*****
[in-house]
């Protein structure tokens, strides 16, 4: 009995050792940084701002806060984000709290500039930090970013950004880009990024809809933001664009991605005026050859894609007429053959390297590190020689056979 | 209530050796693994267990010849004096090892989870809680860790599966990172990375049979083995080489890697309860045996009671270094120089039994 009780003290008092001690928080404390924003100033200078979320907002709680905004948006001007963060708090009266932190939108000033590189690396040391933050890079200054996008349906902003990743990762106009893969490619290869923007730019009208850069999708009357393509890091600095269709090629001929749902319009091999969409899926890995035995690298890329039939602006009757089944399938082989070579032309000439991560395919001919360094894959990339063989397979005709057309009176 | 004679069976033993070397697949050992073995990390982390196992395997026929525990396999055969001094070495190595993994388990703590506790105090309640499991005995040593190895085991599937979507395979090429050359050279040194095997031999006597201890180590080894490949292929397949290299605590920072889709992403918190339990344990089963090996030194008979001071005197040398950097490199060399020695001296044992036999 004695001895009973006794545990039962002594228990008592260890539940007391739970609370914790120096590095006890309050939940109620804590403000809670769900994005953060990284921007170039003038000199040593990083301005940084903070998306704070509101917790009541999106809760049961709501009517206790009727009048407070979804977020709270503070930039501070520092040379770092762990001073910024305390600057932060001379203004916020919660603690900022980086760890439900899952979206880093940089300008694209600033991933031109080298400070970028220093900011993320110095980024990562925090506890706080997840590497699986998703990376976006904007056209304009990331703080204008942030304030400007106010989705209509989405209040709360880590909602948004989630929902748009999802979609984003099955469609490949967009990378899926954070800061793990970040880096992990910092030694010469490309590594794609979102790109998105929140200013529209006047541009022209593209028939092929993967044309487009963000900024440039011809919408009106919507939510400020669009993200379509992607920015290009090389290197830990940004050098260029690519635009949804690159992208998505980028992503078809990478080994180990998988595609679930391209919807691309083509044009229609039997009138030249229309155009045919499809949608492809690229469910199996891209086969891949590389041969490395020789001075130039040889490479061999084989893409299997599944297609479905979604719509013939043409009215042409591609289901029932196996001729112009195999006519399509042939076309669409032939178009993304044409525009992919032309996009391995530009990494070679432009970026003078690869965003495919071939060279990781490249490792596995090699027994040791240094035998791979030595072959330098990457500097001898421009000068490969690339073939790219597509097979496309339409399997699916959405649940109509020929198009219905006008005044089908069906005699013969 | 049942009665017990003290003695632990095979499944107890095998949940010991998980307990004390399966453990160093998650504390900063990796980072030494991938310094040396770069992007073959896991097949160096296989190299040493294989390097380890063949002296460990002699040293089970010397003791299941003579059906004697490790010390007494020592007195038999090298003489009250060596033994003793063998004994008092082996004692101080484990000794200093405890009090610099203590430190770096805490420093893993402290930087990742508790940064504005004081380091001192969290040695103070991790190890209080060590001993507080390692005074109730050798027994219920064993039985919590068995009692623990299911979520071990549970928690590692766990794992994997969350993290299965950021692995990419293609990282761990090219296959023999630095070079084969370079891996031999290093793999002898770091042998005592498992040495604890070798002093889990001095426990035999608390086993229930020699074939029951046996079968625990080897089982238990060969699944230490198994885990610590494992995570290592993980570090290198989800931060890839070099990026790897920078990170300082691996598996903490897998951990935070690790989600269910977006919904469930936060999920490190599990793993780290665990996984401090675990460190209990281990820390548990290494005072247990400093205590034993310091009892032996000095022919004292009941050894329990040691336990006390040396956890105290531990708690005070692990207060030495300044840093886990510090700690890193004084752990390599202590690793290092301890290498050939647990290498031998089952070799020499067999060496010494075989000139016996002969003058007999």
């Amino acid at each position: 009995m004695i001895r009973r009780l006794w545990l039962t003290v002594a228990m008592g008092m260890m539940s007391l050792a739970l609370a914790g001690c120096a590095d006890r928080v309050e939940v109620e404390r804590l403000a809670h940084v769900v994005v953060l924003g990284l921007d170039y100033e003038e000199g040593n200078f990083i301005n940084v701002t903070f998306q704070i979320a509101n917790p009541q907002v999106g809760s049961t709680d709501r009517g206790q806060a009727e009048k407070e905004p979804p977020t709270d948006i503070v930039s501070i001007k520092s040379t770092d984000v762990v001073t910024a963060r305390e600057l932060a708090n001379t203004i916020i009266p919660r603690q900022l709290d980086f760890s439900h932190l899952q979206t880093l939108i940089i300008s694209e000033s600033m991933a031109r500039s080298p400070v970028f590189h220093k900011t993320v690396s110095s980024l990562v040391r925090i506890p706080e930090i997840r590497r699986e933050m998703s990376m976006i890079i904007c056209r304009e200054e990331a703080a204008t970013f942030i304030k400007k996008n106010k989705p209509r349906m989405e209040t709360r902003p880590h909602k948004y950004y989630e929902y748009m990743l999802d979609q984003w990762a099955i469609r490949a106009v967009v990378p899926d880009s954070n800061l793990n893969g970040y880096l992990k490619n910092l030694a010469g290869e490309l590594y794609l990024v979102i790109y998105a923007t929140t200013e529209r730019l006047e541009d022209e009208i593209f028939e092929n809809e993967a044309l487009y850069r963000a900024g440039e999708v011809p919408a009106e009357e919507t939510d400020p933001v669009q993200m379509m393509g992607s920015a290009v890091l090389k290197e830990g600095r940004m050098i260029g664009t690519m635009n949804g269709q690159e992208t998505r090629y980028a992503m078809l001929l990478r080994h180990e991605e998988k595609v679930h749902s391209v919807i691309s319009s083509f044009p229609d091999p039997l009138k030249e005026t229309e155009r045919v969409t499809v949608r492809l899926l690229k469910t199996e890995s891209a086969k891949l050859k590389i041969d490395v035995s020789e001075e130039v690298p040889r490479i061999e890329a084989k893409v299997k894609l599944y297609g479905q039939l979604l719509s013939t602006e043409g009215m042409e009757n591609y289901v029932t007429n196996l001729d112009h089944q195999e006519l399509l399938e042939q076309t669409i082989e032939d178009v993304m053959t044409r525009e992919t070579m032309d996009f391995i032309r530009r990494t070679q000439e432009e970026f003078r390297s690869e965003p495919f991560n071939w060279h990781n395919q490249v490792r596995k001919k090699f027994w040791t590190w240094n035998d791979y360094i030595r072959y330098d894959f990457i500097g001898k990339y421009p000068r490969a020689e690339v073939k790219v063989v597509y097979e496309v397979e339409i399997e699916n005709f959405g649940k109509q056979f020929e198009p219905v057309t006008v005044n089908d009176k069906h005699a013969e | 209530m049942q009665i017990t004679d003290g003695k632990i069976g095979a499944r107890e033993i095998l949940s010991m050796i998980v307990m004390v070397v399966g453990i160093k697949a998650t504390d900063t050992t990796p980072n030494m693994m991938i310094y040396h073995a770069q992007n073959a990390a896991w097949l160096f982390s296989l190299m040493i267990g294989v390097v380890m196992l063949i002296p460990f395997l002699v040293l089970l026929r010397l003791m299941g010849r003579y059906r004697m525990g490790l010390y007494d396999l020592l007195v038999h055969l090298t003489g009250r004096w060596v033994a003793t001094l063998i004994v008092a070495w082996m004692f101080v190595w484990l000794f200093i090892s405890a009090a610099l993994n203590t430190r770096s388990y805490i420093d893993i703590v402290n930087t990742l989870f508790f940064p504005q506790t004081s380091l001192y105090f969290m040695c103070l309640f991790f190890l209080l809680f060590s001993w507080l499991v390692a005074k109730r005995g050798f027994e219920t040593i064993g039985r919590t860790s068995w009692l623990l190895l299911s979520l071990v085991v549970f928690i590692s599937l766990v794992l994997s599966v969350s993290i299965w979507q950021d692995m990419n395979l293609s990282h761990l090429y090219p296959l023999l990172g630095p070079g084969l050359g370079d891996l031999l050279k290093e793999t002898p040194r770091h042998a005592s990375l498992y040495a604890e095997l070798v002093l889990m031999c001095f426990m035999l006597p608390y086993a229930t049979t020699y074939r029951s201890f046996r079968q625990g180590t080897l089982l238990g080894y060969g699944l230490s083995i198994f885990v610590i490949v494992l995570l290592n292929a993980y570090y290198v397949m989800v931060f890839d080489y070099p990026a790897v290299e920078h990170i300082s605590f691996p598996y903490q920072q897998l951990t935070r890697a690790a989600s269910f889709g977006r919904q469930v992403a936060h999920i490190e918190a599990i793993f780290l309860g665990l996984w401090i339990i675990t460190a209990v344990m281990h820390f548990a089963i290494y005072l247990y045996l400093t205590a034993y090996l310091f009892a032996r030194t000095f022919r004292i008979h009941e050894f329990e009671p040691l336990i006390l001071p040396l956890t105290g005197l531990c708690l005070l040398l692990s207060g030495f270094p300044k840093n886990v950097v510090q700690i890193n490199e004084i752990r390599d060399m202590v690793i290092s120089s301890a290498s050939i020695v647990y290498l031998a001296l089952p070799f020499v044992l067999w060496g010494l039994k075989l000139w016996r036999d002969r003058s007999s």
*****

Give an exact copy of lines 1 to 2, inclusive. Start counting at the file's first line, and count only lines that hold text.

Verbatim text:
[in-house]
């Protein structure tokens, strides 16, 4: 009995050792940084701002806060984000709290500039930090970013950004880009990024809809933001664009991605005026050859894609007429053959390297590190020689056979 | 209530050796693994267990010849004096090892989870809680860790599966990172990375049979083995080489890697309860045996009671270094120089039994 009780003290008092001690928080404390924003100033200078979320907002709680905004948006001007963060708090009266932190939108000033590189690396040391933050890079200054996008349906902003990743990762106009893969490619290869923007730019009208850069999708009357393509890091600095269709090629001929749902319009091999969409899926890995035995690298890329039939602006009757089944399938082989070579032309000439991560395919001919360094894959990339063989397979005709057309009176 | 004679069976033993070397697949050992073995990390982390196992395997026929525990396999055969001094070495190595993994388990703590506790105090309640499991005995040593190895085991599937979507395979090429050359050279040194095997031999006597201890180590080894490949292929397949290299605590920072889709992403918190339990344990089963090996030194008979001071005197040398950097490199060399020695001296044992036999 004695001895009973006794545990039962002594228990008592260890539940007391739970609370914790120096590095006890309050939940109620804590403000809670769900994005953060990284921007170039003038000199040593990083301005940084903070998306704070509101917790009541999106809760049961709501009517206790009727009048407070979804977020709270503070930039501070520092040379770092762990001073910024305390600057932060001379203004916020919660603690900022980086760890439900899952979206880093940089300008694209600033991933031109080298400070970028220093900011993320110095980024990562925090506890706080997840590497699986998703990376976006904007056209304009990331703080204008942030304030400007106010989705209509989405209040709360880590909602948004989630929902748009999802979609984003099955469609490949967009990378899926954070800061793990970040880096992990910092030694010469490309590594794609979102790109998105929140200013529209006047541009022209593209028939092929993967044309487009963000900024440039011809919408009106919507939510400020669009993200379509992607920015290009090389290197830990940004050098260029690519635009949804690159992208998505980028992503078809990478080994180990998988595609679930391209919807691309083509044009229609039997009138030249229309155009045919499809949608492809690229469910199996891209086969891949590389041969490395020789001075130039040889490479061999084989893409299997599944297609479905979604719509013939043409009215042409591609289901029932196996001729112009195999006519399509042939076309669409032939178009993304044409525009992919032309996009391995530009990494070679432009970026003078690869965003495919071939060279990781490249490792596995090699027994040791240094035998791979030595072959330098990457500097001898421009000068490969690339073939790219597509097979496309339409399997699916959405649940109509020929198009219905006008005044089908069906005699013969 | 049942009665017990003290003695632990095979499944107890095998949940010991998980307990004390399966453990160093998650504390900063990796980072030494991938310094040396770069992007073959896991097949160096296989190299040493294989390097380890063949002296460990002699040293089970010397003791299941003579059906004697490790010390007494020592007195038999090298003489009250060596033994003793063998004994008092082996004692101080484990000794200093405890009090610099203590430190770096805490420093893993402290930087990742508790940064504005004081380091001192969290040695103070991790190890209080060590001993507080390692005074109730050798027994219920064993039985919590068995009692623990299911979520071990549970928690590692766990794992994997969350993290299965950021692995990419293609990282761990090219296959023999630095070079084969370079891996031999290093793999002898770091042998005592498992040495604890070798002093889990001095426990035999608390086993229930020699074939029951046996079968625990080897089982238990060969699944230490198994885990610590494992995570290592993980570090290198989800931060890839070099990026790897920078990170300082691996598996903490897998951990935070690790989600269910977006919904469930936060999920490190599990793993780290665990996984401090675990460190209990281990820390548990290494005072247990400093205590034993310091009892032996000095022919004292009941050894329990040691336990006390040396956890105290531990708690005070692990207060030495300044840093886990510090700690890193004084752990390599202590690793290092301890290498050939647990290498031998089952070799020499067999060496010494075989000139016996002969003058007999």